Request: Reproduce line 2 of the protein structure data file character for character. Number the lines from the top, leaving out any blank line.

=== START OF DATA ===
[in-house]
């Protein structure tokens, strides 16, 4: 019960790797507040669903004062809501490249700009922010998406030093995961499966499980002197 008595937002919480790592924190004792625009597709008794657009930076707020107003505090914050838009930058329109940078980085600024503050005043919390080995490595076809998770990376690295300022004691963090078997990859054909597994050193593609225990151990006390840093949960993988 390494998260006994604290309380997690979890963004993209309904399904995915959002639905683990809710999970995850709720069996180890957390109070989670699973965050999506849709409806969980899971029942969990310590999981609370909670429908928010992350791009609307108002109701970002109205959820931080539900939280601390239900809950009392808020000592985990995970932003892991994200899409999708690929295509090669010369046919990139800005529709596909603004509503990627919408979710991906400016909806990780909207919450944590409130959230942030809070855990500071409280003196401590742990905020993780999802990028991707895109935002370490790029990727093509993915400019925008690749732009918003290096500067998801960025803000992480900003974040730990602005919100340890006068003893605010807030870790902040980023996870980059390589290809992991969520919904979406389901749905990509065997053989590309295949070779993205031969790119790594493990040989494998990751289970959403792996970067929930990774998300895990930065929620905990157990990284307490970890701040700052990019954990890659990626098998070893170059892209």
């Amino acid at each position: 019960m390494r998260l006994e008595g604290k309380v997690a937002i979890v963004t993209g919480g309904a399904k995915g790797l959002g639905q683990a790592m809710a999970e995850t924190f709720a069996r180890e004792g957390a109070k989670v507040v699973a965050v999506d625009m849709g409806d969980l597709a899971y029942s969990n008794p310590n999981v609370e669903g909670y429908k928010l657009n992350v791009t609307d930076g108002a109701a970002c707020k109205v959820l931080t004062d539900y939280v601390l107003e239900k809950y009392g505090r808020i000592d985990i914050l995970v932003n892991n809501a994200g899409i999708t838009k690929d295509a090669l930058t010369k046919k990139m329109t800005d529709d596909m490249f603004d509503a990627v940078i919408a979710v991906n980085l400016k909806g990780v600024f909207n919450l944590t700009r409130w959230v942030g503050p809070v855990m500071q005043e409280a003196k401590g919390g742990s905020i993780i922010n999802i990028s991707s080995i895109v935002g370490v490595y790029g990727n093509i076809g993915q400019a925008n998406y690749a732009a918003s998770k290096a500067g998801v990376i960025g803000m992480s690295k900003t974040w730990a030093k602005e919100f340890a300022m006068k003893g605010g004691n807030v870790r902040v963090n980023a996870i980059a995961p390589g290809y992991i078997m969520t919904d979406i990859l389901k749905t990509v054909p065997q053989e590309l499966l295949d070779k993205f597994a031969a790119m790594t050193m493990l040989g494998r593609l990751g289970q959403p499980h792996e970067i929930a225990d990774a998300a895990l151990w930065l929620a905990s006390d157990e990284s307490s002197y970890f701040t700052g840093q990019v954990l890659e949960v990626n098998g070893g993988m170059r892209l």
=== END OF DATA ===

């Protein structure tokens, strides 16, 4: 019960790797507040669903004062809501490249700009922010998406030093995961499966499980002197 008595937002919480790592924190004792625009597709008794657009930076707020107003505090914050838009930058329109940078980085600024503050005043919390080995490595076809998770990376690295300022004691963090078997990859054909597994050193593609225990151990006390840093949960993988 390494998260006994604290309380997690979890963004993209309904399904995915959002639905683990809710999970995850709720069996180890957390109070989670699973965050999506849709409806969980899971029942969990310590999981609370909670429908928010992350791009609307108002109701970002109205959820931080539900939280601390239900809950009392808020000592985990995970932003892991994200899409999708690929295509090669010369046919990139800005529709596909603004509503990627919408979710991906400016909806990780909207919450944590409130959230942030809070855990500071409280003196401590742990905020993780999802990028991707895109935002370490790029990727093509993915400019925008690749732009918003290096500067998801960025803000992480900003974040730990602005919100340890006068003893605010807030870790902040980023996870980059390589290809992991969520919904979406389901749905990509065997053989590309295949070779993205031969790119790594493990040989494998990751289970959403792996970067929930990774998300895990930065929620905990157990990284307490970890701040700052990019954990890659990626098998070893170059892209």